The beer swilling blogeratti are in the throes of some rather vigorous debates online about the recently published ‘Oxford Companion to Beer’ with two distinct points of view emerging about beer writing in general, and particularly the approach to the history of beer (see here for Nazi’s, here for Pete Brown’s view, here for a good beer blog’s debate and here for Zythophile’s view). Martyn Cornell (Zythophile) has been scathing in his comments and blog posts and has raised the heckles of the book’s editor, Garrett Oliver, and that ‘ego-driven tooth fairy of beer blogs’ (quote from a comment by FlagonofAle – steady on, FOA) Pete Brown.
Cornell’s criticism centres on numerous factual errors, which you can read more of on his blog post referenced above. A wiki has been set up by Alan McLeod to address the errors and it has had 40 corrections and comments to date.
I’m siding with Martyn on this one – As he says in relation to the errors he has issue with “..given the OCB’s inevitable status as a product of the Oxford University Press, those errors I believed I had killed off are now going to be repeated again and again. And I thought: “Why did I spend seven years researching a book, while trying to maintain the most rigorous standards of accuracy, and not let any story I had been unable to verify get through, only to have the OUP come and piss over my work?”’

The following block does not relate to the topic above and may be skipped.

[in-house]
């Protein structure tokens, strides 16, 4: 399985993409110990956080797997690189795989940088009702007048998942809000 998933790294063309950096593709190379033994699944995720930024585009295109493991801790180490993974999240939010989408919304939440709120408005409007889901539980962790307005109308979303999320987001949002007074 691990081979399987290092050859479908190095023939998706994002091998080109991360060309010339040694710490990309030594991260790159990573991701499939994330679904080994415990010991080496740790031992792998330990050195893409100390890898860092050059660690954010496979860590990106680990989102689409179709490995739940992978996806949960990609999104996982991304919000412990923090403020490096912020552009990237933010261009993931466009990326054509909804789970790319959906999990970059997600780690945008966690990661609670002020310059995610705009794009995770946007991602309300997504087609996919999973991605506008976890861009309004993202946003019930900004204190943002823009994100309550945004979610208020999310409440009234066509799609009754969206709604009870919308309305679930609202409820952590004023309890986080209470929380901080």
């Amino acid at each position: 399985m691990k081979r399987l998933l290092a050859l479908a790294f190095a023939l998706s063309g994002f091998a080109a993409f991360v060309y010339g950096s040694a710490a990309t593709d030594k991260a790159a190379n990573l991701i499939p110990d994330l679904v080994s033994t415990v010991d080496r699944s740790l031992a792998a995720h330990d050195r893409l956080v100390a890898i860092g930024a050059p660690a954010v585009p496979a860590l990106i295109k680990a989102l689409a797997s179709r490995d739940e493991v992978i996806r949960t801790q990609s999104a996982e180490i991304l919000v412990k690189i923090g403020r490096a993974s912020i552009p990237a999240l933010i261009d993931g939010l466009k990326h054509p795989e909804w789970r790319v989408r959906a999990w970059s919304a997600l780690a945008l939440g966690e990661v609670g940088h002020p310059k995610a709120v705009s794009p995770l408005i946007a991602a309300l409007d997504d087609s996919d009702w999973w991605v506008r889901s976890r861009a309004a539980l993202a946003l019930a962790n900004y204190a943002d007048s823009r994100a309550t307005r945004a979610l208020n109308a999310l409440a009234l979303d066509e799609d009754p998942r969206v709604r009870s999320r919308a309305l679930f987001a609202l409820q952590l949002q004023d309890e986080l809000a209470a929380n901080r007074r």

We were heartened to find that our theory has been acknowledged in the Ireland section. The OCB states that ‘the earliest form of beoir (Gaelic for beer) in Ireland is believed to have been brewed in the Bronze Age”. That’s true. However it is probable that there were earlier brews, and the evidence from Scotland certainly indicates that our island neighbours were brewing earlier. The entry then goes on to state that ‘the discovery of a possible brewery site, a fulacht fiadh (grass covered mound) by archaeologists Declan Moore and Billy Quinn in Cardarragh, Co. Galway, led to the test brewing of a gruit..’.
Not meaning to be overly pedantic, but we didn’t discover a fulacht in Cardarragh (which should be Cordarragh) – we did our experiments in Billy’s backyard in Cordarragh. We also feel that we should stress our often stated point that the fulacht fiadh was possibly multifunctional, the kitchen sink of the Bronze Age with many conceivable uses. As Pat McGovern states in his book ‘Ancient Wine’ (to our delight), our suggestion is ‘mind-boggling’, but he points out, quite correctly, that there’s an absence of spent grain to confirm our idea (we have responded to that argument here on the blog – do a search for ‘spent grain’ is you are really interested). We posited that these sites may have been used for brewing and that in our opinion, they were Bronze Age micro-breweries. There has been no definitive physical evidence for our theory and we have regularly stated that it is a plausible theory, and one we will happily argue, but it is just that – a theory.